I'm back in Philly to wrap things up, return my apartment, give a paid talk and say goodbye to my friends. With Felix Giordano, I've hit bars in the Italian Market, Point Breeze, Pennsport, Fishtown and Whitman. Soon, we'll run over to Billy Boy's in the Pine Barrens, where the owner/cook makes some of the best comfort food anywhere, and the hardy, friendly people soothe our souls. Mellowing in there, it's hard to believe you're only 30 miles from the mayhem of Camden. Even in the Piney, though, things have changed for the worse. "You can't really smell pig sh*t anymore," Felix pointed out. "It's not like when I was a kid, coming here. There's less pig farming now."
At Nickels', I had a $3.50 roast beef sandwich that came with pickle, peppers, horseradish and potato chips. Can't beat that! There was a sign, "DRUG ACTIVITY WILL NOT BE TOLERATED HERE." At a Fishtown dive, Teresa the bartender comped my second Guinness, "Welcome to the neighborhood!" There, I talked to a 56-year-old union electrician, Matt, about Poland, the economy, his fishing boat and heroin. We both know people who've died from it.
Matt showed me, on his cellphone, a young man nodding on a subway train. A couple years ago, Matt found a friend passed out on the street, so he lifted him onto a shopping cart, pushed him home. The man died soon after from an overdose. "This guy was a football player in high school, man, a super jock, and very popular." As we chattered, the pleasant smell of marijuana wafted in from the sidewalk.
As Felix and I were leaving Sit On It, a middle-aged black lady stood up and shouted at us, "I love you all! Love you all!"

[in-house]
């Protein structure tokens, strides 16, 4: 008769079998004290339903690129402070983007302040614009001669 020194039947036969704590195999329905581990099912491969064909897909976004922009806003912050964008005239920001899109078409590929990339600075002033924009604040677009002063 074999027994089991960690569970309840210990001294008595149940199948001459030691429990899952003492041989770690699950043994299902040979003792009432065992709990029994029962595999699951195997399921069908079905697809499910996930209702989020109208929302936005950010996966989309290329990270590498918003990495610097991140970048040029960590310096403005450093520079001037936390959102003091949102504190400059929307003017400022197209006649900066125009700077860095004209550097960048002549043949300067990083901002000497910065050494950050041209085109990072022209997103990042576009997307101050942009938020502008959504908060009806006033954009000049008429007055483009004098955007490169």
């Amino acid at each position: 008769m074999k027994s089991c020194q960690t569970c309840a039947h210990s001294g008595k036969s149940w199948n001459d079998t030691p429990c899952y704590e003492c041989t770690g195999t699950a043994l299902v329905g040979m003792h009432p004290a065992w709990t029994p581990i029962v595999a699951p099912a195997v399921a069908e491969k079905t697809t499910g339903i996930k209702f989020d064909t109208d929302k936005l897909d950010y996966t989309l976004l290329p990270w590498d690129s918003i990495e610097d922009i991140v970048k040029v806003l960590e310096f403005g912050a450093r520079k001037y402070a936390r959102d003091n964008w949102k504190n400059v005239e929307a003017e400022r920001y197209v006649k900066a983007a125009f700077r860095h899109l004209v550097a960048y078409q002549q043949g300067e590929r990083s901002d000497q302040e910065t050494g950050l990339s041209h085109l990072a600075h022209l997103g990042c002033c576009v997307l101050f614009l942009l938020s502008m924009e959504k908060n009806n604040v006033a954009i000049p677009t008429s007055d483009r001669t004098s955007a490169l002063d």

With purple hair, eyebrows and lipstick to accentuate her cadaverous complexion, an out-of-shape, college-aged woman wore a jean vest that had a cupcake on each side. "EAT sh*t" "AND DIE," they said.
At Thomas Paine Plaza, there's a multi panel art project celebrating Dreamers, or underage illegal immigrants. One large image shows a Hispanic girl studying a book, Milk and Honey, with these words surrounding her, "Education THINKING Research Success FUTURE Expert SKILLS PROGRESS JOB KNOWLEDGE TRAINING DEVELOPMENT PROFESSIONAL EXPERIENCE ADVANTAGE FOCUS LEARN WORK SOCIAL LEADERSHIP EMPLOYMENT TEST HOPE HARD WORK," and so on.
Sticker on a steel pole, "THE LEFTIST AGENDA: DIVIDE AND OPPRESS."
At a bus shelter, a fat man with a vapid expression sat next to a poster advertising the TV show, Arrested Development.
Near City Hall, there's a white sign with a black arrow, pointing to the ground, "HUB OF HOPE." I have no idea if it's a joke.
Three days after I got back, I checked the Inquirer to find out nine Philadelphians had been shot within 18 hours, with five dead. Among the survivors was a 61-year-old man who had been hit in the groin, and a 28-year-old who had been blasted in the face. I was certainly not in East Asia anymore.
Six Temple students have been killed or committed suicide this academic year, with two business majors overdosing from drugs within one week. A 24-year-old was found dead in the library. In 2017, 1,217 Philadelphians died from drug overdoses, up from 907 in 2016. Per capita, Pittsburgh tops the country in drug deaths.
One evening, I ran into a 41-year-old bartender who had been fired, months before, for being so fogged up, she couldn't give the correct change or even hear a drink order. It didn't help that Becky also downed shots of Jameson while working.
"You look great, Becky! You really do. The last time I saw you, you were pretty out of it."